So how is info about the SAT mean and standard deviation useful to you? In this article, we’ll explain what the term standard deviation refers to and what it means for you and your SAT score.
The College Board offers a program called SAT School Day, which, as the name suggests, allows schools to offer the SAT to students during the week, generally for free.
In some states, all high school juniors are required to take the SAT under this program, while in others only some are. Read on to learn more about this program and what it means for you.
Shortly after the conclusion of the August 2018 SAT, rumors started to circulate that there was a problem with the test that gave some students an unfair advantage.
The basic gist of the complaint is that the test given on August 25 in the United States was actually the same exact exam that had been given internationally in October 2017.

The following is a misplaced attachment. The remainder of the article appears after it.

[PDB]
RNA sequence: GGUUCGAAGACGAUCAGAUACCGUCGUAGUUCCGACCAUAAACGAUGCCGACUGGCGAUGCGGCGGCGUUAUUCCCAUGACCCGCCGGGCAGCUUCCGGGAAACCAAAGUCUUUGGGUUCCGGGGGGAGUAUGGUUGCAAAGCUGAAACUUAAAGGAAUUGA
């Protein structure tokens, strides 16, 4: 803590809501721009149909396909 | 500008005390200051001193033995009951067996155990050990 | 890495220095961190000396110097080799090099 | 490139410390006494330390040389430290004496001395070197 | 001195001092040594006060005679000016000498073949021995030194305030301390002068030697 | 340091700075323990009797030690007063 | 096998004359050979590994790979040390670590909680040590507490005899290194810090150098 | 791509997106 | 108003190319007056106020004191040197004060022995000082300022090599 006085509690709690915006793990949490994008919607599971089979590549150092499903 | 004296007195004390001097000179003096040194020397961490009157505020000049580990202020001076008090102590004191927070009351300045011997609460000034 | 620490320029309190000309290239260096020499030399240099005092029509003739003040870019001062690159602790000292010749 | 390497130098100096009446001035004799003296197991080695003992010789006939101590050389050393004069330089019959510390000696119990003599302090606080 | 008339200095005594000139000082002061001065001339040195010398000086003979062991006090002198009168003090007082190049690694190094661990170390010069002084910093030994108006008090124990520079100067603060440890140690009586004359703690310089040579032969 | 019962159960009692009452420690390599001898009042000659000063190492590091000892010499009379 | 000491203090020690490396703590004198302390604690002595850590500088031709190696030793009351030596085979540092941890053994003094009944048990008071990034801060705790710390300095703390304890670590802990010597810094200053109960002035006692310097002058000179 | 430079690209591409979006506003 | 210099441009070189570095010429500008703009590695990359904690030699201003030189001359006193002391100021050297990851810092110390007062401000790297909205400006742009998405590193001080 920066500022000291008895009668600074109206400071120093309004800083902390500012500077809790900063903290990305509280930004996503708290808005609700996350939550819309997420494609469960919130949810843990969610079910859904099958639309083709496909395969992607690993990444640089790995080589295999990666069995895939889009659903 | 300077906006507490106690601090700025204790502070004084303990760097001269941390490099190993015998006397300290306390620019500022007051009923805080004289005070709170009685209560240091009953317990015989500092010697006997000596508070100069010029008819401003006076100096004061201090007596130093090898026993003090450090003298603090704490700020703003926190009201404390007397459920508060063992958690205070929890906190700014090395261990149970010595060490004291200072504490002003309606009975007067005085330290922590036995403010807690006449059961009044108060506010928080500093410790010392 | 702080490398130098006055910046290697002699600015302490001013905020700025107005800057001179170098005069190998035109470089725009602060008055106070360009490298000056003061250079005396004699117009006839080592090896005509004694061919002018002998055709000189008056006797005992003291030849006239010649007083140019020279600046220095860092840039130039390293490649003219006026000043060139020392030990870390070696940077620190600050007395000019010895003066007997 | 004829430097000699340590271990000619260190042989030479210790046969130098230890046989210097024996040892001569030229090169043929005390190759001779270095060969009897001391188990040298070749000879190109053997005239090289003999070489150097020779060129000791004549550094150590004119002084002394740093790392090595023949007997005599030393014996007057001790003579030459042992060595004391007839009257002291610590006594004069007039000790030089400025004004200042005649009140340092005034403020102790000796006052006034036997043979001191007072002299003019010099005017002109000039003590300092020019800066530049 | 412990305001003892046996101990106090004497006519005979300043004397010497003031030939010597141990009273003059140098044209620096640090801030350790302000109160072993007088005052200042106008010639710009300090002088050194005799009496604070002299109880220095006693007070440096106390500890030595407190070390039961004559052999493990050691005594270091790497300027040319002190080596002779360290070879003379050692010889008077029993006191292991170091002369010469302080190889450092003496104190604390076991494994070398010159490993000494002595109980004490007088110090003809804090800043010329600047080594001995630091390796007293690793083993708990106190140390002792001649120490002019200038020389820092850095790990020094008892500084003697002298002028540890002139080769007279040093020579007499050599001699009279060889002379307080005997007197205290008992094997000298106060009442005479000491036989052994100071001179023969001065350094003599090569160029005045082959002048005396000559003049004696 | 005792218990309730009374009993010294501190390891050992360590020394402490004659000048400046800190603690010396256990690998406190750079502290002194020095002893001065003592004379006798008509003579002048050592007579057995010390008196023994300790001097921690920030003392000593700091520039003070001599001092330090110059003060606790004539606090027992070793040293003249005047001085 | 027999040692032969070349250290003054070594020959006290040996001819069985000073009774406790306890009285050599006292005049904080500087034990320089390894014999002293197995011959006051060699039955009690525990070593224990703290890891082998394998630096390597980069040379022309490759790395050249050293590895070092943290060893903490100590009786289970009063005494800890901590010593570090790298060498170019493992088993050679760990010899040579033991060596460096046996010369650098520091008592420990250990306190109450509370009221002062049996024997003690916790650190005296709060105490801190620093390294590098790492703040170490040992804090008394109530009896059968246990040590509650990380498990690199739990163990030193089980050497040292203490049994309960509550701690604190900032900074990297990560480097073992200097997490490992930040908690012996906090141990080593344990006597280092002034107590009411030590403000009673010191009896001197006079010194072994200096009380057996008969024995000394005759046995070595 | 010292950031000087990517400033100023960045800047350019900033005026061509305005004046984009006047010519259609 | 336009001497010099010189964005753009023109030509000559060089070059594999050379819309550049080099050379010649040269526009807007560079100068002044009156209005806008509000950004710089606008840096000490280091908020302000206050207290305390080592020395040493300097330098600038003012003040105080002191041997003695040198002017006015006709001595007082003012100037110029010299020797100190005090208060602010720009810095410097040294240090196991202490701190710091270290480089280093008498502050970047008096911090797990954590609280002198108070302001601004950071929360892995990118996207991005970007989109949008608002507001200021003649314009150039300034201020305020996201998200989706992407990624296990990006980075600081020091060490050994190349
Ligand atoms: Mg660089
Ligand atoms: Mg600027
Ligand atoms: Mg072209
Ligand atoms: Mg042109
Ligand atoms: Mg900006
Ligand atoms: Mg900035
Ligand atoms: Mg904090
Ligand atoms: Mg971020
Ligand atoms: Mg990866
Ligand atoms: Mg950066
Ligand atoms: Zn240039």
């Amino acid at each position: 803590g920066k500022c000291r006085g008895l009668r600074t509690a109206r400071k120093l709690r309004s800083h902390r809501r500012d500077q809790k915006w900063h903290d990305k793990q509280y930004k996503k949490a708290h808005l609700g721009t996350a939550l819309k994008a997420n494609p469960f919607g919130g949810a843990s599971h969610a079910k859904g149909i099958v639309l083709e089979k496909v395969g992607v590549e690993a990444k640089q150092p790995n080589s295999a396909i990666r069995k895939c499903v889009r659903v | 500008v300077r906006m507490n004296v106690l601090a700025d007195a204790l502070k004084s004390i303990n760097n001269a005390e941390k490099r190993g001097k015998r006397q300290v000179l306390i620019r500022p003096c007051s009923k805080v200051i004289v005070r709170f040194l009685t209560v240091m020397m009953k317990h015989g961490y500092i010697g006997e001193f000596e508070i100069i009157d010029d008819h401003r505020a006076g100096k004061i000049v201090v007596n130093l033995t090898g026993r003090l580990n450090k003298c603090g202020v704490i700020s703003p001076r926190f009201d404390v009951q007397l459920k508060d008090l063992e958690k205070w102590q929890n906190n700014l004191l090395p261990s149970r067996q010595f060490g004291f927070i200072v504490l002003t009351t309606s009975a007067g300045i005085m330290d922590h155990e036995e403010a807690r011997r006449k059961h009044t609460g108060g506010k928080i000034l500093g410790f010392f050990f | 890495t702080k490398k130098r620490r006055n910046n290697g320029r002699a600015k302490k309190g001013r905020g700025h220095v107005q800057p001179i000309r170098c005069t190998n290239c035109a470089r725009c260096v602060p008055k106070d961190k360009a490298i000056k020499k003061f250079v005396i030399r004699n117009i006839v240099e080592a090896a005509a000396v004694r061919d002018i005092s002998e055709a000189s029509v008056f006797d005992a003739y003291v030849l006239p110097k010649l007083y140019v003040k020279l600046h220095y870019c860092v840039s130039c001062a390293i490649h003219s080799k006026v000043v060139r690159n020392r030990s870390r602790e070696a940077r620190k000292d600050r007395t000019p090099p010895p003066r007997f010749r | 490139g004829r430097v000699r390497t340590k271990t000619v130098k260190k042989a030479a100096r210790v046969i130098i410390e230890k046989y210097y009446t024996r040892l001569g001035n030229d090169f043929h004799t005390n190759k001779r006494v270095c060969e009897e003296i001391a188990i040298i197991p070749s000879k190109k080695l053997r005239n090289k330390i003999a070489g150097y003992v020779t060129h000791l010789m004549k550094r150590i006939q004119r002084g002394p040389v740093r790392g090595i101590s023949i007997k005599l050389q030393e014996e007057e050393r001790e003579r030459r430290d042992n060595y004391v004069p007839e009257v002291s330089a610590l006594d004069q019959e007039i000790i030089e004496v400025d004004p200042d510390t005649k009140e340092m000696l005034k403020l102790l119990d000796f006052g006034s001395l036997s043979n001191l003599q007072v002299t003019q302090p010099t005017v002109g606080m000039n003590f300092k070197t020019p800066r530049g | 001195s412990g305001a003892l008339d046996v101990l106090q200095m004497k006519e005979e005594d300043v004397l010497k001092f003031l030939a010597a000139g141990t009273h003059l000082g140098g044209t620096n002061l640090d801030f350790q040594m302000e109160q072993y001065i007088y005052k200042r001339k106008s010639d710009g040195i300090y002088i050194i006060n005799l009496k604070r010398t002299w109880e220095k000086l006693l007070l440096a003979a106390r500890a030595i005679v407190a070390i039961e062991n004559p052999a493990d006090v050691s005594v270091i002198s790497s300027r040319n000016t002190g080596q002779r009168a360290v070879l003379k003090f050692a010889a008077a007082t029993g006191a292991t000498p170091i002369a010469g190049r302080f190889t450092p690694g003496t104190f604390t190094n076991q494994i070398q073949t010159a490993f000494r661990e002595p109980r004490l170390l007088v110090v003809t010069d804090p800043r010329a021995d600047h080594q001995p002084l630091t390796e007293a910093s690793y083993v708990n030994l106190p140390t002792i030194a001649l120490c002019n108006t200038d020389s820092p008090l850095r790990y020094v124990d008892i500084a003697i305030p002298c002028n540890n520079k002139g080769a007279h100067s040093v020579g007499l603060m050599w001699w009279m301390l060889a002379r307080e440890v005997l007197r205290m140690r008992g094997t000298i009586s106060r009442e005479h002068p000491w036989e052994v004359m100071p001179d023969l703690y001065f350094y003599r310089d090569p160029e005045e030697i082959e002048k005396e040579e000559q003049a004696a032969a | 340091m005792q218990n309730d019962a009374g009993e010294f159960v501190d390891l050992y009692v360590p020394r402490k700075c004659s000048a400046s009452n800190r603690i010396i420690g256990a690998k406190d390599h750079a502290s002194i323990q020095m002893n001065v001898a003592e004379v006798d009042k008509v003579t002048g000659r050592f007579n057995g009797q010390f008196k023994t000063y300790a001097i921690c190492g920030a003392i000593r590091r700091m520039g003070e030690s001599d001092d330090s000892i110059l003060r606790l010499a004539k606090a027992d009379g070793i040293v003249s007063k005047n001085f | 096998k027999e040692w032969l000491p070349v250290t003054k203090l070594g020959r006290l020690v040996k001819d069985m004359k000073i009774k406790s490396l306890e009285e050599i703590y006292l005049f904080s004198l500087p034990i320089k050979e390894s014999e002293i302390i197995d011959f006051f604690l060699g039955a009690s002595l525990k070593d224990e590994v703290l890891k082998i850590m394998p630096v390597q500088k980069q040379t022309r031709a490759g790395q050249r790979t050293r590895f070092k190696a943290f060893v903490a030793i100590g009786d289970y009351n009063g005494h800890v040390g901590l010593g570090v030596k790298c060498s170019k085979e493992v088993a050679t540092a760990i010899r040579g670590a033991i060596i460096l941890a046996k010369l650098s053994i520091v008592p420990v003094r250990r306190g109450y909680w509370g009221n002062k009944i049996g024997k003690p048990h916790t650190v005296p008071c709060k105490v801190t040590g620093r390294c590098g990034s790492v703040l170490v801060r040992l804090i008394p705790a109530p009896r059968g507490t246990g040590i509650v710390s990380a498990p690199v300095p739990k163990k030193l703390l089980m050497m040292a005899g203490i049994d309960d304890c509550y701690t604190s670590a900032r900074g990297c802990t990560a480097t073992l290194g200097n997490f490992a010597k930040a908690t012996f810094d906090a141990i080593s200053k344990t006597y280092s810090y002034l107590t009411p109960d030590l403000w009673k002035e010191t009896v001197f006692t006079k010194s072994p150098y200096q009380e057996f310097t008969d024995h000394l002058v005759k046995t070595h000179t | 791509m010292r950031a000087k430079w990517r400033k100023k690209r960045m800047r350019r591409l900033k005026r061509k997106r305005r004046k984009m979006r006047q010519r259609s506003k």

This accusation raised the concern that some students would have had a leg up on others, since they may have seen the questions before, either because they took the exam when it was offered internationally or because they used the previous exam’s questions to study for the August 2018 test.
Let’s take a look at what really happened with the August 2018 SAT and what that means for you as a test-taker.
Determining all the different requirements for transferring colleges can be a huge hassle. One of the most common questions students have is whether they need to submit SAT scores to apply as transfer students.
There’s no single answer to this question, but this guide will explain some common policies about SAT scores for transfer applicants, how to determine whether you need to submit SAT scores, and how much attention schools pay to these scores when they also have your grades from another college.
Not all admissions processes are created equal. One major point of difference among colleges these days is how admissions officers consider your SAT scores. More and more schools are de-emphasizing SAT scores as part of your application with test-optional and test-flexible policies. One college has even eliminated SAT scores completely!